The calm with which Egyptians accepted defeat, contrasts starkly with riots that erupted on two continents in late 2009 when Algeria stopped Egypt from making it to the 2010 World Cup in South Africa. The differing responses to defeat highlight the impact of past political manipulation of the beautiful game and the public’s shifting focus in an environment in which the post-Mubarak military government has not hitched its popularity to soccer success and the fuelling of nationalist sentiment.
“For the first time, I am not upset because we lost. In the past, football was the only thing that cheers us up, but now we are living in a bigger alternative that cheers us up every day,” said Egyptian soccer fan Adel Mazen on Twitter. “When you lose your country, you look for it in football matches, but when you have it back, you can't care less about football,” added Yasser Taha, another soccer fan, in a posting on Facebook.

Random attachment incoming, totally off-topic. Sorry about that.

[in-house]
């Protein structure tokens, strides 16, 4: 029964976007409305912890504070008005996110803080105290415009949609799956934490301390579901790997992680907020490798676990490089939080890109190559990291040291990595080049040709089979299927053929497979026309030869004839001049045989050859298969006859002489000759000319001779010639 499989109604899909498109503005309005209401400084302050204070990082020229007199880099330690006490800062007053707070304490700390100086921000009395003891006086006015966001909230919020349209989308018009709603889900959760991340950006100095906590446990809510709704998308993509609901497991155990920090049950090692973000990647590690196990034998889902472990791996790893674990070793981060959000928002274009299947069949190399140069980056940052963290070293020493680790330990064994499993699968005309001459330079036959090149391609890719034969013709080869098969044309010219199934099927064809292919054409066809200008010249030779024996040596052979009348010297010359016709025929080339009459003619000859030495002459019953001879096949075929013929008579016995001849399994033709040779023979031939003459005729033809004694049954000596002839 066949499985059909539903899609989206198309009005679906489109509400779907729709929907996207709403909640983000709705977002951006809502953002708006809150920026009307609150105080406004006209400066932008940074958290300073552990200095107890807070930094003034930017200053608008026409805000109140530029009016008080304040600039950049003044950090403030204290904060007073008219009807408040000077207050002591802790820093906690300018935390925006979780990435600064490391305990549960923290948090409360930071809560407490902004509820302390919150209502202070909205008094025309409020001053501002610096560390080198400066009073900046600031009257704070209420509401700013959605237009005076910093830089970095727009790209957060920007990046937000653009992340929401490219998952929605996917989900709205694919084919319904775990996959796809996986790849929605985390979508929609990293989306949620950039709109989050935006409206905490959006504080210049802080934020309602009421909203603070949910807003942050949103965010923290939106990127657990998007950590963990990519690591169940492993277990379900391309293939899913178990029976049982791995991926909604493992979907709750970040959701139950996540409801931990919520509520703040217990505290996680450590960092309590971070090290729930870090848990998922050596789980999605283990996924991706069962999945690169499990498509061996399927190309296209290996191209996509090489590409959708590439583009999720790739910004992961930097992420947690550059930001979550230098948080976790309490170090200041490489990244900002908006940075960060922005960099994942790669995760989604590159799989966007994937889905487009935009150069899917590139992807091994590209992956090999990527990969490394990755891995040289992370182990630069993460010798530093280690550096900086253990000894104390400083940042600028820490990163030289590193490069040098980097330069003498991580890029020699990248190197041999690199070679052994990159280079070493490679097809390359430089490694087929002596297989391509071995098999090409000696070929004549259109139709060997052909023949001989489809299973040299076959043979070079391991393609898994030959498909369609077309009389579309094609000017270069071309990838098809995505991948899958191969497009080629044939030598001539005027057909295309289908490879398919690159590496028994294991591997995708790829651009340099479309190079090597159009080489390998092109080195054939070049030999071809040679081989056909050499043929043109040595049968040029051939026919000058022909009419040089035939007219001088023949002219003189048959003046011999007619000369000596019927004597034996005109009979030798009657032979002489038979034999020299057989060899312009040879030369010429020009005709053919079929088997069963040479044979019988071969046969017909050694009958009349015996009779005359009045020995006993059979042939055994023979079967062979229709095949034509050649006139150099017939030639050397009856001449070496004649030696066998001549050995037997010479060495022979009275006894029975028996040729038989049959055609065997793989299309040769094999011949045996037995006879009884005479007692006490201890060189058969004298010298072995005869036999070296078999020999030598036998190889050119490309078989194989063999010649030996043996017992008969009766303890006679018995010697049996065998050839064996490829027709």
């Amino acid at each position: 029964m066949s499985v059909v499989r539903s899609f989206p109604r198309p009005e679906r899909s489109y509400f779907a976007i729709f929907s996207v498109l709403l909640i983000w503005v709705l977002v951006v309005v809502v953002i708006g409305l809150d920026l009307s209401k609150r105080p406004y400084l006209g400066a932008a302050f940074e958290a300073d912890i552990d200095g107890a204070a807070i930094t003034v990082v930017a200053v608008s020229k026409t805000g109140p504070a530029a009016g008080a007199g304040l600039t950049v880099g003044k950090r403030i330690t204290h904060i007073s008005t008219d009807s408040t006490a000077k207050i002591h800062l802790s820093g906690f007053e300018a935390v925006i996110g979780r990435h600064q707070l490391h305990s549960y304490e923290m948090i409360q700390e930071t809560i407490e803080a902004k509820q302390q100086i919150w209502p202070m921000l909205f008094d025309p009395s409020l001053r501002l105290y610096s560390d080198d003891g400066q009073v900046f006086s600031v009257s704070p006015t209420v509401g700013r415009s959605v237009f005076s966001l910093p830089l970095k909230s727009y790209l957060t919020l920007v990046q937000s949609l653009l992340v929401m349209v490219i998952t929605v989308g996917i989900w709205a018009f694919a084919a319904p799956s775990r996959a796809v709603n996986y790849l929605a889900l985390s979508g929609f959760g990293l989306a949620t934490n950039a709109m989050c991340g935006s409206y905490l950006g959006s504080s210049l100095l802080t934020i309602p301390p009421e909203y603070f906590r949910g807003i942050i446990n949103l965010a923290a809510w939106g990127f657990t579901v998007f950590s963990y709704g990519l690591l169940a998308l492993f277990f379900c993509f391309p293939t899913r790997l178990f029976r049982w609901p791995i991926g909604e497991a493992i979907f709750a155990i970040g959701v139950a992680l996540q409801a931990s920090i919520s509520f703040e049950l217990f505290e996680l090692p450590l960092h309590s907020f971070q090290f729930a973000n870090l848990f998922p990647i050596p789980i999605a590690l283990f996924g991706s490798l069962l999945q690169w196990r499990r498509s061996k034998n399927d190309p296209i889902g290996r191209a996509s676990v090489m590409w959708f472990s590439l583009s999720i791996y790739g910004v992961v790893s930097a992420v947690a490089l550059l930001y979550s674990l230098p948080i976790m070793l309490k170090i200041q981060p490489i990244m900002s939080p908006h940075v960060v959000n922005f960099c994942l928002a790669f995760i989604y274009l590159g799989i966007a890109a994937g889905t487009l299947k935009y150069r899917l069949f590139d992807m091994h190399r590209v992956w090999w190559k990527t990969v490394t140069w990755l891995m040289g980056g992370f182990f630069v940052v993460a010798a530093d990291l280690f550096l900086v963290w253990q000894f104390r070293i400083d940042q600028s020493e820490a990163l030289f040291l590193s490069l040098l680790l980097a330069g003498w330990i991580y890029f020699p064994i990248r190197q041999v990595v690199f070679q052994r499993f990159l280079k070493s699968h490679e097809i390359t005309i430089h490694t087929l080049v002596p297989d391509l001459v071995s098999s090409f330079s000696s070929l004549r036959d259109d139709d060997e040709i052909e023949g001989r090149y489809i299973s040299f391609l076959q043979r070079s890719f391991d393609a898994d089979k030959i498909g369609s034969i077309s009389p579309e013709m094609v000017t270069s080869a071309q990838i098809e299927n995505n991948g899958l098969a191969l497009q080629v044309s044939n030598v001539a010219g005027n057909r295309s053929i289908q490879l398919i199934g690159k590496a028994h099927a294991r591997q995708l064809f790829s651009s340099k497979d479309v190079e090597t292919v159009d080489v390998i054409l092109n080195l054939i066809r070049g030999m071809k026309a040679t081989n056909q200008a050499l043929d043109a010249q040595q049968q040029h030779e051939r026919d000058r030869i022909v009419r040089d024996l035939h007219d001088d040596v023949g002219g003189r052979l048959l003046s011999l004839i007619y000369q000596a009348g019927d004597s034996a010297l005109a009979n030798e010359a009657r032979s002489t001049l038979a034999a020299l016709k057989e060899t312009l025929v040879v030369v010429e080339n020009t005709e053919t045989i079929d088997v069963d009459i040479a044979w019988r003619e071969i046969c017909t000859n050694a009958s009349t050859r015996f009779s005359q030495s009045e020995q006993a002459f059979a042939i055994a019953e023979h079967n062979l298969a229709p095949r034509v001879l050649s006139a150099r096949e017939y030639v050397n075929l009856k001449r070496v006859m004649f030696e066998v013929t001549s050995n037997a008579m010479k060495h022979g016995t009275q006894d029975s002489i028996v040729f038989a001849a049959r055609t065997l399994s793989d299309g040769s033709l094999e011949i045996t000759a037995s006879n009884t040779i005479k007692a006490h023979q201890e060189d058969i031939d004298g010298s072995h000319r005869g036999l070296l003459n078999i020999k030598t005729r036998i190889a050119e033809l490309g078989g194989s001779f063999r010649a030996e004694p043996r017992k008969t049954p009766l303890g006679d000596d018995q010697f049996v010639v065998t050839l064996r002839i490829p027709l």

The concerns of young men like Adel Mazen and Yasser Taha focus these days on ensuring that youth groups that initiated the popular revolt against Mubarak’s regime remain players in the creation of a democratic Egypt, maintaining pressure on the country’s military rulers who took over from Mubarak with a pledge to lead Egypt to democracy within six months and the stemming of the rising influence of Islamist organizations that unlike the secularists have the advantage of an already existing political machinery in forthcoming parliamentary and presidential election.
Mazen and Taha’s shifting focus highlights the change Egypt is experiencing. In Mubarak’s days, Egyptians like many of their brethren across North Africa and the Middle East had few options to express pent-up anger and frustration outside of the mosque and the soccer pitch. For many, soccer matches offered one of few things worth looking forward to in their lives as well as opportunity to express dissent in the protection of large numbers of like-minded fans.